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Variable-Focus Liquid Lens Relies on Fluid Pressure

Photonics Spectra
Apr 2006
Lens has potential applications in camera phones.

Hank Hogan

Mobile phones may eventually take better pictures, thanks to a team from the Institute of Materials Research and Engineering in Singapore. The group demonstrated a variable-focus lens by using pressure to shape a liquid interface. The technique could be employed in compact optical systems for focusing and zoom.

Isabel Rodriguez, an institute research scientist and project team member, noted that biconvex, biconcave, planoconcave and planoconvex lenses of different sizes can be created with the approach. Lens tuning is done solely through pressure changes and does not require electricity, which is not the case in alternative methods. Finally, Rodriguez said, lenses 10 µm and smaller can be fabricated.

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As the pressure increases from 82 to 147 Pa, a bubble of water forms and grows in a 2-mm-diameter well, creating a planoconvex lens. The focal length and other optical properties vary with the curvature of the bubble. Courtesy of the Institute of Materials Research and Engineering.

To do so, the researchers exploit capillary forces. In a demonstration of the technique, they fabricated wells ranging from 100 µm to 3 mm in diameter in polymethyl methacrylate (PMMA) substrates and constructed a channel within the substrate to the wells. They filled the wells with water through the channel and used the same channel to apply pressure.

When under no pressure, the liquid formed a concave surface and lens. As the pressure rose, so, too, did the liquid. The bubble thus created formed a lens, with the height controlled solely by pressure.

For a biconvex lens, they drilled the wells through the PMMA, and the pressure-induced bubble formed equally on both sides. For a planoconvex lens, they placed a 0.2-mm glass cover over one side of the substrate so that the liquid bulged out only on the other side when they increased the pressure.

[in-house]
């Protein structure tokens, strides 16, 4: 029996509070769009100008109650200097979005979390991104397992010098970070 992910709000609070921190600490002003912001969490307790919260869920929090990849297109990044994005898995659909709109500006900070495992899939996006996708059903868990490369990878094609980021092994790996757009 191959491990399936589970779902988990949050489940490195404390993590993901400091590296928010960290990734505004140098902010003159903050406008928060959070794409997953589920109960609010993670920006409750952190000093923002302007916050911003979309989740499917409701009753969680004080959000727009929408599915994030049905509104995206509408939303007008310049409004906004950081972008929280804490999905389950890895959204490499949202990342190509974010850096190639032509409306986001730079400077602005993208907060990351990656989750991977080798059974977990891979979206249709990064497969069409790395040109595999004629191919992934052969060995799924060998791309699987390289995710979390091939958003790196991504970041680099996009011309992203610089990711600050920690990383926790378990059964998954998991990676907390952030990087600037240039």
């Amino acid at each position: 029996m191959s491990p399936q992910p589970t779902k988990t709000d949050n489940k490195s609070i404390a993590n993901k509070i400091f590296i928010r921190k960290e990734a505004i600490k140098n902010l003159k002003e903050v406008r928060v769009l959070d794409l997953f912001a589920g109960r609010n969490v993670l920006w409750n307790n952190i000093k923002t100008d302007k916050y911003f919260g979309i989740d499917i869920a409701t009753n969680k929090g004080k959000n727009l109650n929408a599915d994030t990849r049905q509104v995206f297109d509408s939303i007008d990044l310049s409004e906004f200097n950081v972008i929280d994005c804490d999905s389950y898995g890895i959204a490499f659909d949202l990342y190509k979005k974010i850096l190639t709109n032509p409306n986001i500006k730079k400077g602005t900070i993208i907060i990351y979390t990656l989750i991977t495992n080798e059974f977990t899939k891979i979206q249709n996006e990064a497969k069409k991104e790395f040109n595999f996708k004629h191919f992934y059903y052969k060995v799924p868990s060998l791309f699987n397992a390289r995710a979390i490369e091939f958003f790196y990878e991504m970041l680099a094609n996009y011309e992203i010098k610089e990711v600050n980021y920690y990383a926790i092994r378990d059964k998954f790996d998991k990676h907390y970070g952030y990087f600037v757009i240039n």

Their measurements indicate that the focal length of a planoconvex lens created using a 2-mm well could be tuned to a practical minimum of 2.9 mm. The maximum focal length they measured was 7.5 mm, a figure set by measuring instrumentation and not by the lens.

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Fluid lenses could be used in applications that require small focusing and zoom mechanisms. Here, a camera phone takes a picture at a distance of 15 mm without (left) and with (right) an adjustable liquid lens.

The method has some limitations. For instance, the lenses with the largest diameters have an upper curvature limit due to gravity- and vibration-induced distortions. The researchers can overcome this by using a liquid/liquid interface rather than a liquid/air one. For the liquid/liquid lens, they immersed a glass capillary in low-viscosity silicon oil.

However, institute research scientist and project leader Saman Dharmatilleke noted that a liquid/liquid lens would be harder to implement in a miniaturized optical system, which is where he foresees applications for the technology.

“We are now building liquid lens modules for mobile camera applications,” he said.


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